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Weiten &McCann's 7 Themes

Unifying Themes
Psychology: Themes and Variations highlights seven fundamental themes throughout the text. The seven themes come in two sets. The first set consists of statements highlighting crucial aspects of psychology as a way of thinking and as a field of study. The second set consists of broad generalizations about psychology’s subject matter: behaviour and the cognitive and physiological processes that underlie it.
 
Themes Related to Psychology as a Field of Study
Theme 1: Psychology is empirical. 
Theme 2: Psychology is theoretically diverse. 
Theme 3: Psychology evolves in a sociohistorical context. 

Themes Related to Psychology’s Subject Matter
Theme 4: Behaviour is determined by multiple causes
Theme 5: Behaviour is shaped by cultural heritage. 
Theme 6: Heredity and environment jointly influence behaviour. 
Theme 7: People’s experience of the world is highly subjective. 

 

Theme 1: Psychology is empirical. 
This theme is used to enhance the student’s appreciation of psychology’s scientific nature and to demonstrate the advantages of empiricism over uncritical common sense and speculation. Everyone tries to understand behaviour. Most of us have our own personal answers to questions such as why some people are hard workers, why some are overweight, and why others stay in demeaning relationships. If all of us are amateur psychologists, what makes scientific psychology different? The critical difference is that psychology is empirical.

Theme 2: Psychology is theoretically diverse. 
Students are often confused by psychology’s theoretical pluralism and view it as a weakness. We don’t downplay or apologize for the field’s theoretical diversity because we honestly believe that it is one of psychology’s greatest strengths. Throughout the book, we provide concrete examples of how clashing theories have stimulated productive research, how converging on a question from several perspectives can yield increased understanding, and how competing theories are sometimes reconciled in the end.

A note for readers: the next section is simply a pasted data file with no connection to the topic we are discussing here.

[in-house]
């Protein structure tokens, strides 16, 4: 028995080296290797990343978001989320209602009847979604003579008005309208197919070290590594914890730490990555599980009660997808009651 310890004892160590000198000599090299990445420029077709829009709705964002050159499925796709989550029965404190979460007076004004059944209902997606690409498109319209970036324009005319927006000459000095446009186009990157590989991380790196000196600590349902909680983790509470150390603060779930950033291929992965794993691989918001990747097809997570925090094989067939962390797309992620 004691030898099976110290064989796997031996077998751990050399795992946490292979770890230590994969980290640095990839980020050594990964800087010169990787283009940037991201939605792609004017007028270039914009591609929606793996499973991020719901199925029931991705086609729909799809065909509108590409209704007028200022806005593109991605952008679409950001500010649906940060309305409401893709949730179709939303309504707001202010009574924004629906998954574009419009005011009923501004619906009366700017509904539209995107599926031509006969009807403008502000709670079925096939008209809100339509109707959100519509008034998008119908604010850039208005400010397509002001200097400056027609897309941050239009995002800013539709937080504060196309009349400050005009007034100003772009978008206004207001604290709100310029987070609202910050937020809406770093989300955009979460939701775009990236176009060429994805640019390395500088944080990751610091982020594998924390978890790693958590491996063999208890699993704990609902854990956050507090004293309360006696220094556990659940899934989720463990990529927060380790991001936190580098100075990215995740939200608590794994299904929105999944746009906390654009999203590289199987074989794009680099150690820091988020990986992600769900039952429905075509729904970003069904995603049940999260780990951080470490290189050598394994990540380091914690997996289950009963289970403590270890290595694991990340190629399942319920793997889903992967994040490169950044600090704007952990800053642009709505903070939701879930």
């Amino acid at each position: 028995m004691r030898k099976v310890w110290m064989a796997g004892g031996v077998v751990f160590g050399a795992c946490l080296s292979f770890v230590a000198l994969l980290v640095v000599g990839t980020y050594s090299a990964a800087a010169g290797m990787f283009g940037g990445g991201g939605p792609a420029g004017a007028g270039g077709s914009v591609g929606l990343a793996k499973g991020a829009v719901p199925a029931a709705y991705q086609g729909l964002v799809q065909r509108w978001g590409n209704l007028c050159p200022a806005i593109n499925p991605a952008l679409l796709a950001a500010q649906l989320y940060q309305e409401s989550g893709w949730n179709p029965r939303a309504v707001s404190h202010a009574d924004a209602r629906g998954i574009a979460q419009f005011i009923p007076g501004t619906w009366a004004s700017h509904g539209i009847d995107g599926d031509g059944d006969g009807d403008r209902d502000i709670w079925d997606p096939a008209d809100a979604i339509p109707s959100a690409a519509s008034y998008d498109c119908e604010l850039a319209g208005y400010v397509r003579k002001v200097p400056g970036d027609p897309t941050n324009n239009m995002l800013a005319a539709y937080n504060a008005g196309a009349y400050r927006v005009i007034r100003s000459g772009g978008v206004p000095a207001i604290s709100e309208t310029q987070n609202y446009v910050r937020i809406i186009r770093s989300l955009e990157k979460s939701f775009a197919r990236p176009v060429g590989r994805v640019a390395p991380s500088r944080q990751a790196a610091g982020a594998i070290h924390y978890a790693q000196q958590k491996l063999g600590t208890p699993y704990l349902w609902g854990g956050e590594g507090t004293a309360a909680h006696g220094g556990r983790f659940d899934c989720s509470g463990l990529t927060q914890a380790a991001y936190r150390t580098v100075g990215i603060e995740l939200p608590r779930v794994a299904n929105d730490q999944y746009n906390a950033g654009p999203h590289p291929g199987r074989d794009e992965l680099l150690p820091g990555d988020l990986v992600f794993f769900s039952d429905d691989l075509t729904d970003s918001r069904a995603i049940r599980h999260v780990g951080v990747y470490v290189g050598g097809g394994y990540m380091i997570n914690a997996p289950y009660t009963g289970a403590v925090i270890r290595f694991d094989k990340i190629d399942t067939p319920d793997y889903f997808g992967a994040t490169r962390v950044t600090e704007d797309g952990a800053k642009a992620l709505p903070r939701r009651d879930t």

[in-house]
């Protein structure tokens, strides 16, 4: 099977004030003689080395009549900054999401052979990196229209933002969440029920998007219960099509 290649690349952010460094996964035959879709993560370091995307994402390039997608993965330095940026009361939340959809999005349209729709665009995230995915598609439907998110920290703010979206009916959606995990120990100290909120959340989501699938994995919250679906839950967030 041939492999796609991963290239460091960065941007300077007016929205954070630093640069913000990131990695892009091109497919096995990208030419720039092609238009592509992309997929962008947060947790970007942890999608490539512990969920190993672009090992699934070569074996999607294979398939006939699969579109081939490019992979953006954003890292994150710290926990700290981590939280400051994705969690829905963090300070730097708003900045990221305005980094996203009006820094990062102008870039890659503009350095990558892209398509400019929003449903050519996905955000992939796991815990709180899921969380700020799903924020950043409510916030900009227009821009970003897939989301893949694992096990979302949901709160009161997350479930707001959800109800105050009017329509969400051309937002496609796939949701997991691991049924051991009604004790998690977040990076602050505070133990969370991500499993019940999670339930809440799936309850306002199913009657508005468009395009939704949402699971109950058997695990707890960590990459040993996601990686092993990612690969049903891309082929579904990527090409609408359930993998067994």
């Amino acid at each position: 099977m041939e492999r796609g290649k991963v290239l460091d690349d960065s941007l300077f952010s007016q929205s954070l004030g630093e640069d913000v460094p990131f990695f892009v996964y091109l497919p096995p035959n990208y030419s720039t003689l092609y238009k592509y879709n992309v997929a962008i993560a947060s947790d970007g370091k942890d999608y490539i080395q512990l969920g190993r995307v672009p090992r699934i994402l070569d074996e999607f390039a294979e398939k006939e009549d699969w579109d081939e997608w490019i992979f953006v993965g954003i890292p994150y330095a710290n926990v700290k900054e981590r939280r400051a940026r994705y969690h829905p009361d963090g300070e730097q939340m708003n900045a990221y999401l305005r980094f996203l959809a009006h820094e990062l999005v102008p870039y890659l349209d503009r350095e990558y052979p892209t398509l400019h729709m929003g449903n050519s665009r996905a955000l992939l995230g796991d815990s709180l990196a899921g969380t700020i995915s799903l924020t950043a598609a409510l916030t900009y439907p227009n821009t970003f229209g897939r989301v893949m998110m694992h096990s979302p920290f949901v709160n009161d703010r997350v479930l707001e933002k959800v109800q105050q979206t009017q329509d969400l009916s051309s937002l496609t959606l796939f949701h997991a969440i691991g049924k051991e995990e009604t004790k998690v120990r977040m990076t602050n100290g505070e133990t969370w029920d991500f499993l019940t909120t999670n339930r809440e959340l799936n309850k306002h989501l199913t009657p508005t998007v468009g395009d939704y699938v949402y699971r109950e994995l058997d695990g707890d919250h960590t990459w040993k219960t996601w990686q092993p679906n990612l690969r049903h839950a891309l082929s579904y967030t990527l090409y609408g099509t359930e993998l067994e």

Theme 3: Psychology evolves in a sociohistorical context. 
This theme emphasizes that psychology is embedded in the ebb and flow of everyday life. The text shows how the spirit of the times has often shaped psychology’s evolution and how progress in psychology leaves its mark on our society.

Theme 4: Behaviour is determined by multiple causes. 
Throughout the book, we emphasize, and repeatedly illustrate, that behavioural processes are complex and that multifactorial causation is the rule. This theme is used to discourage simplistic, single-cause thinking and to encourage more critical reasoning.

Theme 5: Behaviour is shaped by cultural heritage. 
This theme is intended to enhance students’ appreciation of how cultural factors moderate psychological processes and how the viewpoint of one’s own culture can distort one’s interpretation of the behaviour of people from other cultures. The discussions that elaborate on this theme do not simply celebrate diversity. They strike a careful balance—that accurately reflects the research in this area—highlighting both cultural variations and similarities in behaviour.

Theme 6: Heredity and environment jointly influence behaviour. 
Repeatedly discussing this theme permits us to air out the nature versus nurture issue in all its complexity. Over a series of chapters, students gradually learn how biology shapes behaviour, how experience shapes behaviour, and how scientists estimate the relative importance of each. Along the way, students will gain an in-depth appreciation of what it means when we say that heredity and environment interact.

Theme 7: People’s experience of the world is highly subjective. 
All of us tend to forget the extent to which people view the world through their own personal lenses. This theme is used to explain the principles that underlie the subjectivity of human experience, to clarify its implications, and to repeatedly remind the readers that their view of the world is not the only legitimate view.